Why businesses shouldn’t downsize their office to save on rent

Written by Angela Ferguson


Collecting employee data to inform office design

The world of work is changing, why businesses shouldn’t downsize their office to save on rent.

The Covid19 pandemic saw people across the world begin to ‘work from home’. Prior to this, WFH was widely perceived as a bludge, yet suddenly in 2020 it became mandatory, and people were expected to turn their homes into efficient and effective workplaces. Now that it was proven people can work efficiently from anywhere hybrid working has become the new normal and workplace design in commercial real estate was under threat.

If there is one key takeaway from business owners in this period of change, it is that we don’t know what the future holds. While it may sound like a cliché, we can strategise, plan, and attempt to predict till the cows come home, but we cannot be certain of what our industry or market will look like in a year’s time.

This is the same for the future of work, it is constantly evolving and changing. From the global uptake of Zoom to Accenture using the Metaverse to onboard employees, the changes in behaviour and the way we work are profound. And what we do know for certain is that the way the workplace looks and performs today will not be the same in 6 months or a year’s time, so the amount of office space a business needs will continue to change.

It may be easy to want to jump the gun and downsize your office space, as fewer employees spend an entire week in the office. Yet, it is worthwhile first modifying your existing space to be more appealing and future-proofed for staff, as the long-term impact of this on staff retention will likely outweigh the cost of rent; around 80% of an organisation’s costs are related to people (ie: wages, etc) whilst the fit out cost is typically around 2-3% of these overall costs.

Data shows what businesses should be considering before downsizing the office.

A 2021 survey conducted by Dexus, a real estate investment trust that manages landmark Sydney office blocks, found that 20% of its clients need more office space and nearly 80% of people want to work in the office three days or more a week.

While there is still significant reluctance to return to the office full-time, companies must figure out the best hybrid working scenario which aligns with employee needs and company culture. For many businesses this looks like the TWAT model (Tuesday, Wednesday, and Thursday) in the office. Which means the shift to hybrid is limited as majority of staff will intend to be in the office on the same days.

A recent 2022 study done from the Harvard Business Review revealed that although WFH was on the rise there has not been an equivalent drop of office space demand with cuts as little as 1- 2% on average.

Here are three factors driving this and what you need to consider before deciding whether to downsize:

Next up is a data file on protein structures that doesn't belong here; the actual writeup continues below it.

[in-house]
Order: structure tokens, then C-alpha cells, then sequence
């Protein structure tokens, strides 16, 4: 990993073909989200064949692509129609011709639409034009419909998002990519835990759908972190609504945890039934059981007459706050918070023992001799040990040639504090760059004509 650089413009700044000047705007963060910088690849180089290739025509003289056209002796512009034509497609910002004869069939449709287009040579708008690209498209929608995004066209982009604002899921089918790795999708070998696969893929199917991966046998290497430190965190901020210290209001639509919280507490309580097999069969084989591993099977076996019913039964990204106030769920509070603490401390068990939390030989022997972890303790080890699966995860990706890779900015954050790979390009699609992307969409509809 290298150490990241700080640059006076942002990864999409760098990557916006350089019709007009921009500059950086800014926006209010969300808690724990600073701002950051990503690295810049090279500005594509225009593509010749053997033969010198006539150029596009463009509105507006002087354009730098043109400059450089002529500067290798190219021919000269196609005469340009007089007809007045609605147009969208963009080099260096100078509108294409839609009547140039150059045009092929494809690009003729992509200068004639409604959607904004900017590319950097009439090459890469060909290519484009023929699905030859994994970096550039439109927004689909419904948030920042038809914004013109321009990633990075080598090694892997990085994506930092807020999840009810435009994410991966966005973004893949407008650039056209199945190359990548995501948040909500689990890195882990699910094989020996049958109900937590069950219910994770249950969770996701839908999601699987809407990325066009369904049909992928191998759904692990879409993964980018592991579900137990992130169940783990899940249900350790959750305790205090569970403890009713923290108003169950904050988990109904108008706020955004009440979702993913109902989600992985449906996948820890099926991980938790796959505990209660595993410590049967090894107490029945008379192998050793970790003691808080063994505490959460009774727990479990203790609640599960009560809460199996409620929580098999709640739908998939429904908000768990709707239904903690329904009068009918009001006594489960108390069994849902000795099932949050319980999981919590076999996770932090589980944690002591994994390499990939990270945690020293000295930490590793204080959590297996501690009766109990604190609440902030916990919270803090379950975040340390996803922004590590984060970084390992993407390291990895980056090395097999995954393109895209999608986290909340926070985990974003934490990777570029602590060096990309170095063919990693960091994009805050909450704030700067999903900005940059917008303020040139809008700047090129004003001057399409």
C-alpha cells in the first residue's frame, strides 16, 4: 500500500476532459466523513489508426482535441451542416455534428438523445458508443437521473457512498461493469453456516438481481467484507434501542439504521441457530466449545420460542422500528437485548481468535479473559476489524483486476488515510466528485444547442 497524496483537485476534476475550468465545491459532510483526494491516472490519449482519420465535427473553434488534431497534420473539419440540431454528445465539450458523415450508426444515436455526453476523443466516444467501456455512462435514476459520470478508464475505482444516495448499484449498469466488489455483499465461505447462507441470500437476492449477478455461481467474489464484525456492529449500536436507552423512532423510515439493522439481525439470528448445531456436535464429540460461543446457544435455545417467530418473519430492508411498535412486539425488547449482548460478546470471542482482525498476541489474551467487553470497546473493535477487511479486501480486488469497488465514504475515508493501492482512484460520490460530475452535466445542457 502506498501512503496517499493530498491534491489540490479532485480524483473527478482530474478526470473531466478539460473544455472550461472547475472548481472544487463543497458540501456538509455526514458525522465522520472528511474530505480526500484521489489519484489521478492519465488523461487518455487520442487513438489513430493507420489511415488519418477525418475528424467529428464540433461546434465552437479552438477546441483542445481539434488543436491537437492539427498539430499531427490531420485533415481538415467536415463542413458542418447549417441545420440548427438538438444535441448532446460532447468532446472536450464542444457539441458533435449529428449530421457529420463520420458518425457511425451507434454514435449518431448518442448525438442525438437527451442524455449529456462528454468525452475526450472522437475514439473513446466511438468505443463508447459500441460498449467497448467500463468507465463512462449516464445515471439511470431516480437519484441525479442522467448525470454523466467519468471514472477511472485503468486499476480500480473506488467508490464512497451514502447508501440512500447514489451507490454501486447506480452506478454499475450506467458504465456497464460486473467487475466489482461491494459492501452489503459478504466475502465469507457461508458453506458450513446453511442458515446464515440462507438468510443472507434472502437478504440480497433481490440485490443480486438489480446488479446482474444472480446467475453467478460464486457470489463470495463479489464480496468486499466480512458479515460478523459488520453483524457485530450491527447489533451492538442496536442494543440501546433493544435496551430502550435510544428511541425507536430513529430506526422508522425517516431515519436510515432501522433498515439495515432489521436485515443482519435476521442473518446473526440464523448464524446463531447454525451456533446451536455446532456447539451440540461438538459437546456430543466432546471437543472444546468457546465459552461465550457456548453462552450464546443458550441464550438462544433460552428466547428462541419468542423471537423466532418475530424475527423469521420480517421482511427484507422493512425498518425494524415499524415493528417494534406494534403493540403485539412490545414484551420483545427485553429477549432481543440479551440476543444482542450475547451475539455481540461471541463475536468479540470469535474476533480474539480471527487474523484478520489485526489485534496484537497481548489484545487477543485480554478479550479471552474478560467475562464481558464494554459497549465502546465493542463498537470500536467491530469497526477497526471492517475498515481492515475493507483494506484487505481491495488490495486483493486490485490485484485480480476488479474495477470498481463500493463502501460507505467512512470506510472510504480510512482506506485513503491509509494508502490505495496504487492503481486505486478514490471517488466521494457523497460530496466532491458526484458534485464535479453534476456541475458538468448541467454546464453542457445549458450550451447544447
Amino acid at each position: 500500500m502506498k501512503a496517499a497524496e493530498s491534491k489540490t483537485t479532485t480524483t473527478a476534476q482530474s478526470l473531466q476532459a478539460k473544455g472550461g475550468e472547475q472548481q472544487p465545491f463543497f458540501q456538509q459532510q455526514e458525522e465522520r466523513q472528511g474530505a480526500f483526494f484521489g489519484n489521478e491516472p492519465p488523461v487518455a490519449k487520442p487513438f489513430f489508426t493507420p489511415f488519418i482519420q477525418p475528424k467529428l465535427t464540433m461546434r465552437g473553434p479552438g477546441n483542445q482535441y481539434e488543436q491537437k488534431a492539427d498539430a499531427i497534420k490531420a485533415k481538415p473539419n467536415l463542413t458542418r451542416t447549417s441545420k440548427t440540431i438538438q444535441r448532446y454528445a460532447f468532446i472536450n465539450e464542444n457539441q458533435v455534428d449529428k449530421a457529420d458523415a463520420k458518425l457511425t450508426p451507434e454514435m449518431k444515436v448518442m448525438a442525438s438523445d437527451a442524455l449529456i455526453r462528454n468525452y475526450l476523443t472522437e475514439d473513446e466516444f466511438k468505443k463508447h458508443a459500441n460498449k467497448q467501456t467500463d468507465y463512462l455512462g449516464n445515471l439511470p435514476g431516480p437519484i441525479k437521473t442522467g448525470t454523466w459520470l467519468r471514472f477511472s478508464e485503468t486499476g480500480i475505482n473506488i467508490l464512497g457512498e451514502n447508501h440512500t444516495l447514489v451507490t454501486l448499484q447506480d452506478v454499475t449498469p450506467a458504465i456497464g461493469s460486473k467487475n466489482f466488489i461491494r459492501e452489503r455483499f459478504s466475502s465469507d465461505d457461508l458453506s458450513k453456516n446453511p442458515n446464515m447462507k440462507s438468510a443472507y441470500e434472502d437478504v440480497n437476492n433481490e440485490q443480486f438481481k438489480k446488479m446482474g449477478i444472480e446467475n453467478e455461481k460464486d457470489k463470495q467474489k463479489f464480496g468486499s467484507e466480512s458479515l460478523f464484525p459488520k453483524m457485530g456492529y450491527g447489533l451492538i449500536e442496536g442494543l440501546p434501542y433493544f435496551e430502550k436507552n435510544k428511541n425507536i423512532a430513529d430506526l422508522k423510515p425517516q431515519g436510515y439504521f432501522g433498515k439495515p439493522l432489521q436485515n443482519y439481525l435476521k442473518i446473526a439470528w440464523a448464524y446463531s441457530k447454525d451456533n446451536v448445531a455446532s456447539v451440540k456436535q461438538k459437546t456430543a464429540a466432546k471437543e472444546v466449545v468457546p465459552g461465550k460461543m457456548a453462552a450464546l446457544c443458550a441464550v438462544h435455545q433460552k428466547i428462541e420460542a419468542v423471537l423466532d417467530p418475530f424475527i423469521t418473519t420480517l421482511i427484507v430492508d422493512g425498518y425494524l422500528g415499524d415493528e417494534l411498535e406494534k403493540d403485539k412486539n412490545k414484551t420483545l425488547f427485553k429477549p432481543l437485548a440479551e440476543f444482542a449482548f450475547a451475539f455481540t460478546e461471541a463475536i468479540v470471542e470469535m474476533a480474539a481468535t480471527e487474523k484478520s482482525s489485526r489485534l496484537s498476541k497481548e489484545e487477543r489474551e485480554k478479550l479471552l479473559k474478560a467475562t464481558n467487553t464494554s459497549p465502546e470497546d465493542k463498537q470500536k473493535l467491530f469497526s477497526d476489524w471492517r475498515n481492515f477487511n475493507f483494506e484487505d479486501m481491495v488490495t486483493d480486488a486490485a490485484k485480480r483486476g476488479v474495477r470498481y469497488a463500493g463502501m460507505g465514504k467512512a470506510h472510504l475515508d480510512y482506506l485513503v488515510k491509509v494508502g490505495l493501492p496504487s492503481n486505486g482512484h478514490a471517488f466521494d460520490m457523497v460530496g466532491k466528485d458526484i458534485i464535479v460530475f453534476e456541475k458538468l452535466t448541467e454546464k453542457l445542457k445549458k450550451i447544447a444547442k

1. The new destination workplace requires switching up your space

The office now provides a different experience to work than what employees will get at home. Our client research has identified that people want to come to the office to collaborate and socialise, and this will be prioritised over focussed, individual work, which can be mostly executed at home. (The office does still need to support focussed work however).

Statistics show, that the requirements for rows of desks have dropped and the new ‘destination workplace’ has flexible working arrangements offering options of collaborative settings, focus areas and group touchdowns – these generally require more space than rows of workstations.

Altering the type of settings and environment your office provides will be more useful for employees than moving to a smaller, more constricted space. The best way to start this process is to ask your employees what they want from the office, engage them in the process, and provide opportunities to test and learn. This will be key to determining the most appropriate future space, in terms of quality and quantity.

2. Upsize on human connection

Smaller office space comes with limited capacity. If you downsize to an office that cannot host all your employees, this will restrict company-wide collaboration, meetings, and events. The office plays an important role in creating and supporting human connection, it fosters team culture and morale which is particularly important as employees look to prioritise wellbeing in their experience of work.

To learn more visit our article: 4 Design tips to Support Mental Health in Hybrid Workplaces.

3. Allow room for growth

Downsizing to a small space can sometimes reduce opportunities for growth and signal a narrow, fixed mindset. Our physical environment can have a very tangible impact on our mental headspace, just as many found the impact of WFH full-time difficult after during extended periods.

Allowing yourself the space, at least until you are certain what the future holds for your organisation, can create expansive thinking and strategy, and support important goals around growth, prosperity, and longevity.

To learn more about how Future X Collective can help you obtain the correct data to create a thriving environment for your people, contact one of our workplace strategy experts today.